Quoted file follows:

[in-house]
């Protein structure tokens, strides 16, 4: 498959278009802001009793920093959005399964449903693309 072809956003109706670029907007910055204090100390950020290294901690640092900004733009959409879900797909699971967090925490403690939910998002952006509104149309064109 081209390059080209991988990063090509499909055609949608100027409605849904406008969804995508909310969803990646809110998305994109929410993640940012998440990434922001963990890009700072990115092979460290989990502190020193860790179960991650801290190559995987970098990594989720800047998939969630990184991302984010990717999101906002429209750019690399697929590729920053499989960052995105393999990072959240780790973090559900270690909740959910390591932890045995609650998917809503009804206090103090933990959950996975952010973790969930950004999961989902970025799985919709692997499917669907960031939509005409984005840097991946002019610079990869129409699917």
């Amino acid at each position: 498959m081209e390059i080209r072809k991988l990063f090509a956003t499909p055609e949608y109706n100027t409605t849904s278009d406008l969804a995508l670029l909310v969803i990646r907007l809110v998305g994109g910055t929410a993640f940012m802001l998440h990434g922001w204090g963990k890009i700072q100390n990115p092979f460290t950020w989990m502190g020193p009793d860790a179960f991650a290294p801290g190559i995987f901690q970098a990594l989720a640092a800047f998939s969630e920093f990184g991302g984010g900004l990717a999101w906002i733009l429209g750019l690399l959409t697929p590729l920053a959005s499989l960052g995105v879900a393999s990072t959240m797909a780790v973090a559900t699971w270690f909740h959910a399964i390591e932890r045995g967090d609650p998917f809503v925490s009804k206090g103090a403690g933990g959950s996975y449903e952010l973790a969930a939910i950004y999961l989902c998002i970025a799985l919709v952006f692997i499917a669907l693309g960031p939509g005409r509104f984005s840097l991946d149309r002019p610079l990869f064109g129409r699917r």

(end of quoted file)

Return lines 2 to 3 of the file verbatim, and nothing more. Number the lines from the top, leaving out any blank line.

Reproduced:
């Protein structure tokens, strides 16, 4: 498959278009802001009793920093959005399964449903693309 072809956003109706670029907007910055204090100390950020290294901690640092900004733009959409879900797909699971967090925490403690939910998002952006509104149309064109 081209390059080209991988990063090509499909055609949608100027409605849904406008969804995508909310969803990646809110998305994109929410993640940012998440990434922001963990890009700072990115092979460290989990502190020193860790179960991650801290190559995987970098990594989720800047998939969630990184991302984010990717999101906002429209750019690399697929590729920053499989960052995105393999990072959240780790973090559900270690909740959910390591932890045995609650998917809503009804206090103090933990959950996975952010973790969930950004999961989902970025799985919709692997499917669907960031939509005409984005840097991946002019610079990869129409699917």
């Amino acid at each position: 498959m081209e390059i080209r072809k991988l990063f090509a956003t499909p055609e949608y109706n100027t409605t849904s278009d406008l969804a995508l670029l909310v969803i990646r907007l809110v998305g994109g910055t929410a993640f940012m802001l998440h990434g922001w204090g963990k890009i700072q100390n990115p092979f460290t950020w989990m502190g020193p009793d860790a179960f991650a290294p801290g190559i995987f901690q970098a990594l989720a640092a800047f998939s969630e920093f990184g991302g984010g900004l990717a999101w906002i733009l429209g750019l690399l959409t697929p590729l920053a959005s499989l960052g995105v879900a393999s990072t959240m797909a780790v973090a559900t699971w270690f909740h959910a399964i390591e932890r045995g967090d609650p998917f809503v925490s009804k206090g103090a403690g933990g959950s996975y449903e952010l973790a969930a939910i950004y999961l989902c998002i970025a799985l919709v952006f692997i499917a669907l693309g960031p939509g005409r509104f984005s840097l991946d149309r002019p610079l990869f064109g129409r699917r």